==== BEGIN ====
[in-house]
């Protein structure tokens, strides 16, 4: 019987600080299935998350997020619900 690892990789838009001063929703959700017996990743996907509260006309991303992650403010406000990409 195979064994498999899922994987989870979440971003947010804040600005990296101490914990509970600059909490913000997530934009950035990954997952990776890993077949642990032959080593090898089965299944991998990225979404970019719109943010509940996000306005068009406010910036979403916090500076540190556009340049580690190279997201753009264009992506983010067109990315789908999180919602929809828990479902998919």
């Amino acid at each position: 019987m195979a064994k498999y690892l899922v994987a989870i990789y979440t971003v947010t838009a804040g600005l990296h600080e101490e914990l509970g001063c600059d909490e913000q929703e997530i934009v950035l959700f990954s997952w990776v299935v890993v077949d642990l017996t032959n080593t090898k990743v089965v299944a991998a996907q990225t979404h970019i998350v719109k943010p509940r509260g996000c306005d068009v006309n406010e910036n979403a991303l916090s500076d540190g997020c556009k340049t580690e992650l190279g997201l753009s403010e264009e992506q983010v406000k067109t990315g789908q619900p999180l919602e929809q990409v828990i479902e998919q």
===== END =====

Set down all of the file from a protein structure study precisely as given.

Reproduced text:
[in-house]
């Protein structure tokens, strides 16, 4: 019987600080299935998350997020619900 690892990789838009001063929703959700017996990743996907509260006309991303992650403010406000990409 195979064994498999899922994987989870979440971003947010804040600005990296101490914990509970600059909490913000997530934009950035990954997952990776890993077949642990032959080593090898089965299944991998990225979404970019719109943010509940996000306005068009406010910036979403916090500076540190556009340049580690190279997201753009264009992506983010067109990315789908999180919602929809828990479902998919």
């Amino acid at each position: 019987m195979a064994k498999y690892l899922v994987a989870i990789y979440t971003v947010t838009a804040g600005l990296h600080e101490e914990l509970g001063c600059d909490e913000q929703e997530i934009v950035l959700f990954s997952w990776v299935v890993v077949d642990l017996t032959n080593t090898k990743v089965v299944a991998a996907q990225t979404h970019i998350v719109k943010p509940r509260g996000c306005d068009v006309n406010e910036n979403a991303l916090s500076d540190g997020c556009k340049t580690e992650l190279g997201l753009s403010e264009e992506q983010v406000k067109t990315g789908q619900p999180l919602e929809q990409v828990i479902e998919q």